Gurudwara Bangla Sahib is one of the most prominent Sikh gurdwaras, or Sikh house of worship, in Delhi, India. It is known for its association with the eighth Sikh Guru, Guru Har Krishan, who stayed here in 1664 and helped the people suffering from a smallpox and cholera epidemic. The water from the well in the gurdwara is believed to have healing properties and is revered by Sikhs all over the world.
The ticket price for visiting the Gurudwara Bangla Sahib is free, as it is a place of worship and service. However, donations are welcome and can be made at the entrance or at the langar hall, where free meals are served to everyone regardless of their religion or background.
The Gurudwara Bangla Sahib is open every day of the week, from 3:45 am to 11:45 pm.
The best time to visit is during the morning or evening prayers, when the hymns are sung and the atmosphere is serene and spiritual. The main prayer hall can accommodate up to 10,000 people at a time.
The Gurudwara Bangla Sahib is located near Connaught Place, a central shopping and business district in Delhi. It can be easily reached by metro, bus, auto-rickshaw or taxi. The nearest metro station is Patel Chowk on the yellow line, which is about 1 km away from the gurdwara. The nearest bus stop is Ashoka Road on route number 522.
The Gurudwara Bangla Sahib complex consists of several buildings and structures, such as the main shrine, the kitchen, the pond, the school and the art gallery. The main attraction is the golden dome and the tall flagpole, Nishan Sahib, which mark the entrance to the gurdwara. The pond, or Sarovar, is a large water body surrounded by marble walkways and columns. It is considered sacred and many devotees take a dip in it before entering the shrine. The kitchen, or Langar, is a huge hall where volunteers prepare and serve food to thousands of visitors every day. The food is simple but delicious and anyone can join in the service or partake in the meal. The school, or Khalsa Girls Senior Secondary School, is an educational institution run by the Delhi Sikh Gurdwara Management Committee. It provides quality education to girls from poor and marginalized sections of society. The art gallery, or Baba Baghel Singh Sikh Heritage Multimedia Museum, is a modern facility that showcases the history and culture of Sikhism through interactive exhibits and displays.
The Gurudwara Bangla Sahib also offers tours for visitors who want to learn more about Sikhism and its practices. The tours are conducted by knowledgeable guides who explain the significance and history of the gurdwara and its various features. The tours are available in English and Hindi and last for about an hour. The tours can be booked online or at the reception desk near the entrance.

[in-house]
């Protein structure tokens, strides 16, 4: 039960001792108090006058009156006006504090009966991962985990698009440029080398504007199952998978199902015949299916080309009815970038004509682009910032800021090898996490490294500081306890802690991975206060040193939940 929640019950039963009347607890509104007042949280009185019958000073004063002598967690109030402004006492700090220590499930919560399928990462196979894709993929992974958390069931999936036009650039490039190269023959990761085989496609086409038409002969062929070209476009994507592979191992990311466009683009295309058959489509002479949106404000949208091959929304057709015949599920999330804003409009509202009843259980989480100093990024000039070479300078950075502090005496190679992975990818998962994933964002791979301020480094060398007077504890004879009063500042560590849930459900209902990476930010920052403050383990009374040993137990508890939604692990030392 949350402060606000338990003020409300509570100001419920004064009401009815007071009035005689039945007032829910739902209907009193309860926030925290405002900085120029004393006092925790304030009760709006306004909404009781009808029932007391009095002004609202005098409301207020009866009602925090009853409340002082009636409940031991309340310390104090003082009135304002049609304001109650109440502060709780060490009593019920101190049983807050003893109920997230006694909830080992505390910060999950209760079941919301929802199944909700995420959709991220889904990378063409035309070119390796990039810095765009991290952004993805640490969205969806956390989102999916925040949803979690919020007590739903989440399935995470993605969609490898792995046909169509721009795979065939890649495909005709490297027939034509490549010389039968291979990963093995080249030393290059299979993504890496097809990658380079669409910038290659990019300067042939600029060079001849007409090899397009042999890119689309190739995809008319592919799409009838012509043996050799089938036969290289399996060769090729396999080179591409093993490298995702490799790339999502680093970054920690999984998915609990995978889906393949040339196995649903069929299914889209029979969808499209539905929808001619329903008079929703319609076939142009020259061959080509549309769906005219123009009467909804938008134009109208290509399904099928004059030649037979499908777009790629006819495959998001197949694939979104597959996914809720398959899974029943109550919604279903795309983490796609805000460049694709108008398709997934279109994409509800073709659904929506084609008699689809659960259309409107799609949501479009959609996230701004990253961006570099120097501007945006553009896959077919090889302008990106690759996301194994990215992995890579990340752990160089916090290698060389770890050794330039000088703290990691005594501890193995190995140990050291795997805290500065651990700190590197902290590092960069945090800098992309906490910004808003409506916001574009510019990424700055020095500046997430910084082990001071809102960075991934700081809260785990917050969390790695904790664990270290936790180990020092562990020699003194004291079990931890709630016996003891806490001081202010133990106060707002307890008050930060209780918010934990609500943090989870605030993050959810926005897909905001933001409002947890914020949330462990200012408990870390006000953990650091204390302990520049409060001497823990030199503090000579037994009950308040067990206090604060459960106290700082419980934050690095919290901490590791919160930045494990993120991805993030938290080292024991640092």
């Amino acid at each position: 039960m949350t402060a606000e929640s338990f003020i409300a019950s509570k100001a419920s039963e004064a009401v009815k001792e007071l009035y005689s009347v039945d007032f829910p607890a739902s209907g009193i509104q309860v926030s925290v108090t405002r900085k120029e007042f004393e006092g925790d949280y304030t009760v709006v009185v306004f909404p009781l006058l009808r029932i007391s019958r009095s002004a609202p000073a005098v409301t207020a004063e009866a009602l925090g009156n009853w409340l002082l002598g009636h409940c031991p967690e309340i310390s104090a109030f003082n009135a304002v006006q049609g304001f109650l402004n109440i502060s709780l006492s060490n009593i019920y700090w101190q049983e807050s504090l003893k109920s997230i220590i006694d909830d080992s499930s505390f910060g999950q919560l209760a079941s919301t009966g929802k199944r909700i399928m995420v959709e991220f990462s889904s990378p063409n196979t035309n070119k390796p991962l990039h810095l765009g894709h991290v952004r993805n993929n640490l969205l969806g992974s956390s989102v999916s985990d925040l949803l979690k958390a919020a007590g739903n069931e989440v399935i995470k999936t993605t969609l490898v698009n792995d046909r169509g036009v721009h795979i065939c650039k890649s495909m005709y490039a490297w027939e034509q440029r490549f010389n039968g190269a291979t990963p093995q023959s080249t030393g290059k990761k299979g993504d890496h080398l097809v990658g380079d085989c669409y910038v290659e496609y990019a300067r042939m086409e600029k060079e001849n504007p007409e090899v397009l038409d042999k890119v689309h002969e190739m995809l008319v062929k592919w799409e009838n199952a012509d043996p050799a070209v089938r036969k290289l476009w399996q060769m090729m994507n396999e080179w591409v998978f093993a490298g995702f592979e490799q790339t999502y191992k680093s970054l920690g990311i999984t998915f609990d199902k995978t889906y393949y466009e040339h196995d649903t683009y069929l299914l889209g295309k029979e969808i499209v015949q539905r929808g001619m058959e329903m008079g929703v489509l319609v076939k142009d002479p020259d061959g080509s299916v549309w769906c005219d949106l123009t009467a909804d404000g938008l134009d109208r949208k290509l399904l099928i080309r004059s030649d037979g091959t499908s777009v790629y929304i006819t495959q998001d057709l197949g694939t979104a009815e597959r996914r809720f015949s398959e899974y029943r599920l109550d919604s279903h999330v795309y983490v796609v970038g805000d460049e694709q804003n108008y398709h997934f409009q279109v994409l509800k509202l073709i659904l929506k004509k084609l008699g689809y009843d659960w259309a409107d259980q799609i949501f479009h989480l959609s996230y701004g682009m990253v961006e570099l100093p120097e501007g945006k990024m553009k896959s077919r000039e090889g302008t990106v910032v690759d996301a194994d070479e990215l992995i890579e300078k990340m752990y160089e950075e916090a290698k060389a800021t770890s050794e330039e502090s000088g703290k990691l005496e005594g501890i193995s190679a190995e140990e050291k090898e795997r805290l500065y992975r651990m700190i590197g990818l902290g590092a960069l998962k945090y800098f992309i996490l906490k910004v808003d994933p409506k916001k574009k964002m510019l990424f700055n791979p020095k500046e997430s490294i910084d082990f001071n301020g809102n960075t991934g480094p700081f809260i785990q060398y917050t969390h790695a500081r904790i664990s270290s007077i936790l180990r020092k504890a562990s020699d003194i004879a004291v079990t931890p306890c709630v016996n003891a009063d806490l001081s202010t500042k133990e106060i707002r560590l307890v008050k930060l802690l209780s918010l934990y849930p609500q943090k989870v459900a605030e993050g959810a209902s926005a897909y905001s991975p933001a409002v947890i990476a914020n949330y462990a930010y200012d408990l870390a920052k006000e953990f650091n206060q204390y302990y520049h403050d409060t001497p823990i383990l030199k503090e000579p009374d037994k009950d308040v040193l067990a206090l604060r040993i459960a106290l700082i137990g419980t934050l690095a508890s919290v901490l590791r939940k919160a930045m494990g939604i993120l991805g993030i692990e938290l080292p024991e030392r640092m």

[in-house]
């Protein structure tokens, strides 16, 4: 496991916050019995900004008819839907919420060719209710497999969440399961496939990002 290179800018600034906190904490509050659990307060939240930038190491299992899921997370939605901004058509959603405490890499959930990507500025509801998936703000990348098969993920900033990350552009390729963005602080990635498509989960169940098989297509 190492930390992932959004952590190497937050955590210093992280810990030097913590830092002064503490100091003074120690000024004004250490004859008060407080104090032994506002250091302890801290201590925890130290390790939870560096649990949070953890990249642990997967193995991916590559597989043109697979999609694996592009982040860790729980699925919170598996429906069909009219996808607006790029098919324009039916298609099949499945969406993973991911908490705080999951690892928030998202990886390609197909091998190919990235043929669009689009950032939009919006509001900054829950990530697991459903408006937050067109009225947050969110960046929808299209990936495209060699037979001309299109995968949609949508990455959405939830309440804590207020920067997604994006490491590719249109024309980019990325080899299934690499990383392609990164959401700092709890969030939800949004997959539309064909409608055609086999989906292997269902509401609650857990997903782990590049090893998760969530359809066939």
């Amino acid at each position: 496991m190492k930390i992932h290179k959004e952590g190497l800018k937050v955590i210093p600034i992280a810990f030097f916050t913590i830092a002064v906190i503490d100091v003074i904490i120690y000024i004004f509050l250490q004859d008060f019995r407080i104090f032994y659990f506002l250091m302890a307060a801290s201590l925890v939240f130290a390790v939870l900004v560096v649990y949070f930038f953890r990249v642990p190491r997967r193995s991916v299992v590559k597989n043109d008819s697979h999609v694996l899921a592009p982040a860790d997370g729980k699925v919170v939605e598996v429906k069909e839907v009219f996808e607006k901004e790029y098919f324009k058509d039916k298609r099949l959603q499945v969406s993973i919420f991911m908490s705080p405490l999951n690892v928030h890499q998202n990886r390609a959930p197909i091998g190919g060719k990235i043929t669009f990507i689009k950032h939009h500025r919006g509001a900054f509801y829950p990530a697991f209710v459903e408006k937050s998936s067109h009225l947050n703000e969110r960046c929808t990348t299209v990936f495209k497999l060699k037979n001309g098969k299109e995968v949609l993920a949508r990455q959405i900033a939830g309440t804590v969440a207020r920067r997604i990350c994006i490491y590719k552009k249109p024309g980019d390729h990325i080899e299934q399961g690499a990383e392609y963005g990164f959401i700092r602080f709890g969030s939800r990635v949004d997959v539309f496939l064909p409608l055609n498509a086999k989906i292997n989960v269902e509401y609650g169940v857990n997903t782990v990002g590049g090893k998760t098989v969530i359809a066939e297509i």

Some tips for visiting the Gurudwara Bangla Sahib are:
- Respect the religious sentiments of the Sikhs and follow their customs. Remove your shoes and cover your head before entering the gurdwara. You can borrow a scarf or a cap from the shoe counter if you don’t have one.
- Avoid wearing revealing or inappropriate clothes. Dress modestly and comfortably.
- Do not take photographs inside the main shrine or near the pond. You can take pictures outside or in other areas with permission.
- Do not smoke, drink alcohol or eat meat inside or near the gurdwara premises. These are prohibited in Sikhism.
- Do not disturb or interrupt the prayers or hymns. Listen quietly and attentively if you want to join in.
- Do not litter or make noise inside or outside the gurdwara. Keep the place clean and peaceful.
Some prohibitions for visiting the Gurudwara Bangla Sahib are:
- Do not enter the gurdwara with any weapons or sharp objects. These are forbidden in Sikhism.
- Do not touch or handle the holy book, Guru Granth Sahib, unless you are a Sikh or have been instructed by a Sikh. The book is treated with utmost reverence and care by Sikhs.
- Do not enter the pond without taking a shower first. The water is considered pure and should not be contaminated by dirt or impurities.
- Do not swim or play in the pond. The pond is meant for spiritual cleansing and meditation.
- Do not feed or harm any animals or birds in or around the gurdwara. They are considered as God’s creation and should be treated with respect.